New York Jets Rookie Camp – The Path To Playing Time

How can the 2012 New York Jets draft picks find themselves playing time this season?

The New York Jets eight draft picks and a large collection of undrafted free agents and tryout players will gather for a mini-camp this weekend. Focusing down on the eight draft picks, what will it take for each of them to receive playing time this season? Who will be their primary competition? Let’s take a closer look –

Quinton Coples – Regardless of whether Coples starts at defensive end or not, he is going to see substantial reps on the defensive line rotation particularly on third downs. In a way Marcus Dixon, Kenrick Ellis and Mike DeVito are competing for playing time with him but in reality Coples has a much different skill set than all three and will likely be used in many unique ways by Rex Ryan. Ideally, at a minimum Coples is a pass rushing specialist this year and then sees the rest of his game develop in the coming years.

Stephen Hill – Unless he bombs out in the pre-season, Hill will be the opening day starter at split end. He has too much speed and size to keep on the bench. Chaz Schilens and Patrick Turner will be competing to be his backup but shouldn’t see anywhere near the amount of playing time Hill does this season.

DeMario Davis – Outside of Aaron Maybin, Davis will be the fastest of the Jets linebackers. While I do not think we will see him in a starting role this season unless there is an injury, he should fill in for Bart Scott at inside linebacker in certain packages and could also line up at outside linebacker for Bryan Thomas to utilize his ability to cover the tight end. He will be competing with players like Josh Mauga, Nick Bellore and Garret McIntyre but considering his skill set and where the Jets drafted him, I’d look for Davis to both make the roster and be a regular contributor on defense.

Josh Bush – Bush’s skill set make him the most natural free safety on the Jets roster. Unless he is beat out by Tracy Wilson or DeAngelo Smith, he should immediately contribute in a handful of defensive packages and be the top backup to Eric Smith who is technically the team’s free safety even though he is miscast in that role.

Terrance Ganaway – He will be competing with Bilal Powell to be active on a weekly basis and then competing with Joe McKnight and Shonn Greene for playing time. His comfort of playing in an option offense makes him an immediate candidate to be a factor on offense when Tim Tebow is under center. Don’t be surprised if Ganaway ends up contributing a few hundred yards of offense this season.

Robert T. Griffin – As our breakdown later in the day will show, Griffin has a long, long way to go before becoming a contributor on a NFL team. This season he will compete with Caleb Schlauderaff and Austin Howard for a spot on the active roster. However, it is much more likely he will end up on the practice squad.

Antonio AllenMake sure you click the link to read Chris Gross’ full breakdown of Allen, who should end up being LaRon Landry’s backup this season, a contributor as a blitzer and play special teams. I’d be surprised to see a journeyman like Tracy Wilson or DeAngelo Smith beat him out.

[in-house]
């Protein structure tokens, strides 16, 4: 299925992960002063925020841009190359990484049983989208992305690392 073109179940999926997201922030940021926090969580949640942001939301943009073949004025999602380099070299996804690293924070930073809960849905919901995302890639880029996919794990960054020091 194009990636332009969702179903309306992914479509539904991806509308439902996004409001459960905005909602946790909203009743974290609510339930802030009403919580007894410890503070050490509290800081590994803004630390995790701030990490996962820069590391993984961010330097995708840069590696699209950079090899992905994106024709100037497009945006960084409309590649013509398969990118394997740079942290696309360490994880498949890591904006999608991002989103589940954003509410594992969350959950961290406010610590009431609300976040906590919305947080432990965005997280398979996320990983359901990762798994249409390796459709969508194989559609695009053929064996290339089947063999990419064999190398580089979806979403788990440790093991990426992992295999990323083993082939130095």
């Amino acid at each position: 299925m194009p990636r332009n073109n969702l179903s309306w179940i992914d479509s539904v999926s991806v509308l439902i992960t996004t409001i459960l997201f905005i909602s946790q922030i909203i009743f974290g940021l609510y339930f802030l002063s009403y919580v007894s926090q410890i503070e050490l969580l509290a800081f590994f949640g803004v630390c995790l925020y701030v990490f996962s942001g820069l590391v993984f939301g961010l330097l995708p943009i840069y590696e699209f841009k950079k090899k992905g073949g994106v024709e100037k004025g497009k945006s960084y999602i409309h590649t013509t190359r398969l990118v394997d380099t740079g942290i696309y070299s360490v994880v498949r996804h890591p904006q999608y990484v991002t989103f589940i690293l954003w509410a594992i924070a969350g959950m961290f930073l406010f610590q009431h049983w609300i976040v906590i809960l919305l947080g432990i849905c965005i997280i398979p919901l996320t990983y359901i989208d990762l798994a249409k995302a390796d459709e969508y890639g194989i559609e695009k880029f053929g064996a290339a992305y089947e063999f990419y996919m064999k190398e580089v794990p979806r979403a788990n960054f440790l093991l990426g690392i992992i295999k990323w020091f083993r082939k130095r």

Jordan WhiteMake sure you click the link to read Chris Gross’ full breakdown of White. He will compete with Patrick Turner and Eron Riley for a roster spot and projects to backing up Jeremy Kerley in the slot if he can make the roster.

New York Jets Draft Pick Analysis: Safety Antonio Allen

Chris Gross breaks down New York Jets seventh round draft pick, safety Antonio Allen

Chris Gross will be in the film room for Turn On The Jets breaking down all eight of the New York Jets draft selections. Today we look at 7th round pick, safety Antonio Allen. (At the bottom of the article, I offer a brief commentary on White from the film I have watched). – JC

When watching game film of New York Jets seventh round selection Antonio Allen, one thing is obvious; he is very much a true Strong Safety. Having played the “Spur” position during his collegiate career at South Carolina, Allen was a rover type safety for the Gamecocks, a position that is almost a strong safety/outside linebacker hybrid. Very rarely was he ever lined up as a true safety, and often times he was placed right in the box alongside the linebackers. Allen’s experience here has allowed him to develop many qualities that should assist his play at the next level.

One thing that stands right out about the 2011-second team All-American is his willingness to tackle. Allen is certainly not afraid to make a big hit, and fills the gap just as good, if not better, than most linebackers do. He seems very comfortable in the box, and is excellent against the run, a vital need for a strong safety in the NFL. He is no stranger to physicality, as on some formations at South Carolina he would line up right on the line of scrimmage, even in a three point stance during some goal line situations. His ability to shed blocks is elite for his position, and he is very aggressive when taking on lead blockers and pulling lineman, one of the reasons he led his team’s defense with 88 tackles. Allen is a tough kid who plays a very physical brand of football.